Structural Stability of Highway Embankments in Canada’s North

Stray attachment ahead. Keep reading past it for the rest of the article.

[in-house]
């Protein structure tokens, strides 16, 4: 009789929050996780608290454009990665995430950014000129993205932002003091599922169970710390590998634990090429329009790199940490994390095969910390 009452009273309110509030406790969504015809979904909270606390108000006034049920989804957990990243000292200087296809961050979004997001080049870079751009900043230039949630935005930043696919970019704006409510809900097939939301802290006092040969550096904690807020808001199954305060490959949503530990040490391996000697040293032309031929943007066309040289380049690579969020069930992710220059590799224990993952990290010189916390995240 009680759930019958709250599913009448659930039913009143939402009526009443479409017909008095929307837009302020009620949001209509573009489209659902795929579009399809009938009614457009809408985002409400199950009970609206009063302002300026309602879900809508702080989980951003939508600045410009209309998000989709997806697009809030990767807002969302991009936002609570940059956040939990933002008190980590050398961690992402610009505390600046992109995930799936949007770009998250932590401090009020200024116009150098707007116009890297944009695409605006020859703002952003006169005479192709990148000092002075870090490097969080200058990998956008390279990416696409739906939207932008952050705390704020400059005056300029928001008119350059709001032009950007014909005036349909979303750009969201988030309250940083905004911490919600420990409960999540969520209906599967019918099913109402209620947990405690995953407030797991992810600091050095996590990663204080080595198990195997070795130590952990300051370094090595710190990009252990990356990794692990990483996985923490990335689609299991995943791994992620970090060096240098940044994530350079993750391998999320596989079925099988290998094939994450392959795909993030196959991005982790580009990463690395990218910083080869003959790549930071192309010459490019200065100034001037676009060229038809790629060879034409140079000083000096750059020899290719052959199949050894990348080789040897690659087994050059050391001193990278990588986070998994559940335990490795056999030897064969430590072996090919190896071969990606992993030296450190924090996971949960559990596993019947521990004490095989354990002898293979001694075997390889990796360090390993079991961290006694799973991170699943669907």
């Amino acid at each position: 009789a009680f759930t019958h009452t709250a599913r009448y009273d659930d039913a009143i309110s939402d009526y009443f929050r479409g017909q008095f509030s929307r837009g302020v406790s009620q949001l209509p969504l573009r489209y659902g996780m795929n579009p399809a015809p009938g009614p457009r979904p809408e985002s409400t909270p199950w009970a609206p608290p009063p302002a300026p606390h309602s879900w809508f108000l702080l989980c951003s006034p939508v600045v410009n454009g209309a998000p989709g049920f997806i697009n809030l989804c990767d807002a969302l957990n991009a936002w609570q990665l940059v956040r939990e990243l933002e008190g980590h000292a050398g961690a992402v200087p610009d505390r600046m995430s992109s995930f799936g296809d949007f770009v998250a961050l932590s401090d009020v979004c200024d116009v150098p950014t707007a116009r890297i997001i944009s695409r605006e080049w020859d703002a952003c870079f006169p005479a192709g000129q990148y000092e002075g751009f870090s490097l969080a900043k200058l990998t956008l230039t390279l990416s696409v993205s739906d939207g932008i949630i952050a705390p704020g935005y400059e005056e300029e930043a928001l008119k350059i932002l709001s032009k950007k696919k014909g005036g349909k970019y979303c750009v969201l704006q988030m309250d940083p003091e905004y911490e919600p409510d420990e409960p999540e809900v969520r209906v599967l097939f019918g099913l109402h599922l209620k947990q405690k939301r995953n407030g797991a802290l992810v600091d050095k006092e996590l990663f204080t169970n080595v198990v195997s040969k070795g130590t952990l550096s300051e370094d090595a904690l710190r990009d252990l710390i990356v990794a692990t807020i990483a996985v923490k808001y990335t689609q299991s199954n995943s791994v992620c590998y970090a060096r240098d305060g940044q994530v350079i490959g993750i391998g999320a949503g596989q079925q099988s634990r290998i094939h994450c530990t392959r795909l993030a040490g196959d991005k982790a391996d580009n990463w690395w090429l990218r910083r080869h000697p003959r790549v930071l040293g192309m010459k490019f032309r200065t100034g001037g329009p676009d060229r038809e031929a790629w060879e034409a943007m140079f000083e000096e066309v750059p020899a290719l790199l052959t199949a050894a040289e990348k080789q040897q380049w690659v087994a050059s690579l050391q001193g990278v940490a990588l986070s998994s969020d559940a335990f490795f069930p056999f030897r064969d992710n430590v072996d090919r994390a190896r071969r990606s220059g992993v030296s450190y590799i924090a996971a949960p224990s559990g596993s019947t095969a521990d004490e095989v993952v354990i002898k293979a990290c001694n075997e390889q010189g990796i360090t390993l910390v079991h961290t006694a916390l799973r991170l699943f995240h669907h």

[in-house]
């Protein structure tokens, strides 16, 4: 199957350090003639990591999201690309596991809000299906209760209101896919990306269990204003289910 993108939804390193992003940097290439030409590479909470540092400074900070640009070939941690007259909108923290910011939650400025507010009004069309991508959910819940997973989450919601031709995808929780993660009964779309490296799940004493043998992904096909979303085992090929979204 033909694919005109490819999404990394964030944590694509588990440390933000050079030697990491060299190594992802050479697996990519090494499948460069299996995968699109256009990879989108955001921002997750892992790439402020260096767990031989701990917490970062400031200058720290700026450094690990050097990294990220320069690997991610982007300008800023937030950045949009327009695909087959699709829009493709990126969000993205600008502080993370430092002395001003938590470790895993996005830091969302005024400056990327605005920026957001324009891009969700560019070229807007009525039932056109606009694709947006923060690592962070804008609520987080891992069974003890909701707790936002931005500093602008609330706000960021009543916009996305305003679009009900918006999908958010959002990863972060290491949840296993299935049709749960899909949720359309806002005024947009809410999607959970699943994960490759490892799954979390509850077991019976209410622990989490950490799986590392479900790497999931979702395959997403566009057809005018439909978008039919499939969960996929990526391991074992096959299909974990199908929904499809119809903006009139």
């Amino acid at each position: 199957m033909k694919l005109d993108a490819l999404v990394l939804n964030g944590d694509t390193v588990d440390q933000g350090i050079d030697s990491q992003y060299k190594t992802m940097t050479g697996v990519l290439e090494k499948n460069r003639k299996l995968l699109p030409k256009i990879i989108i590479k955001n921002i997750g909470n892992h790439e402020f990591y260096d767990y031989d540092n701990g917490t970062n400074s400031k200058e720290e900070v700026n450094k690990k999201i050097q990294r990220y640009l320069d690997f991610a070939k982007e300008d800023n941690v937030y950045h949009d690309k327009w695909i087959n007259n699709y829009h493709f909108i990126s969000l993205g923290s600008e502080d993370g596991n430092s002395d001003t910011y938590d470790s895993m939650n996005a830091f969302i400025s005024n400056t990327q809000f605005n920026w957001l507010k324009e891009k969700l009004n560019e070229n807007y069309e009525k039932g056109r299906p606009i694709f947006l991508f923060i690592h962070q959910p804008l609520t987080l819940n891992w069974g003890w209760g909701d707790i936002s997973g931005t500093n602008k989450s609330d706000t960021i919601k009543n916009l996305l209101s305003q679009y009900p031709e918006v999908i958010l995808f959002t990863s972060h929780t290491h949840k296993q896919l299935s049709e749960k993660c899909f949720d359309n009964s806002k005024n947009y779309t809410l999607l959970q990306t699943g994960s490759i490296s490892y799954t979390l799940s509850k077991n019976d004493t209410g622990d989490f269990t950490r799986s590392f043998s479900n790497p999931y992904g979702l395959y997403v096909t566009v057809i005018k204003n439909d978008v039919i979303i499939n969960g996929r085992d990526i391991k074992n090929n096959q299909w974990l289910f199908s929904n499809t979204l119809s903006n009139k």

The completion of the Inuvik to Tuktoyaktuk Highway (ITH) in the Northwest Territories has been a long standing goal of the residents of town of Inuvik, the Hamlet of Tuktoyaktuk, and the Inuvialuit Settlement Region. This highway will be an all-weather transportation link and will complete Canada’s road network from the Pacific, Atlantic, to Arctic coasts. Road access to the north is essential for Canada as it addresses the goals of northern economic development and strengthening of Canadian sovereignty in the Arctic. The northern environment and the increasing effects of climate warming, however, pose serious challenges in the construction and serviceability of highway embankments in Canada’s North. The ITH is located within the Arctic Circle and founded on permafrost (frozen ground). Soils are almost always stronger when frozen than thawed. The stability of the infrastructure is dependent on maintaining its frozen state. Typical construction methods employed when no frozen ground is present cannot be used for such applications. Permafrost degradation and thawing of ice wedges underneath road embankments can result to significant settlements and potentially affect the integrity and performance of the embankment. Construction is done only during the winter season for ease in moving fill materials and to minimize environmental impacts.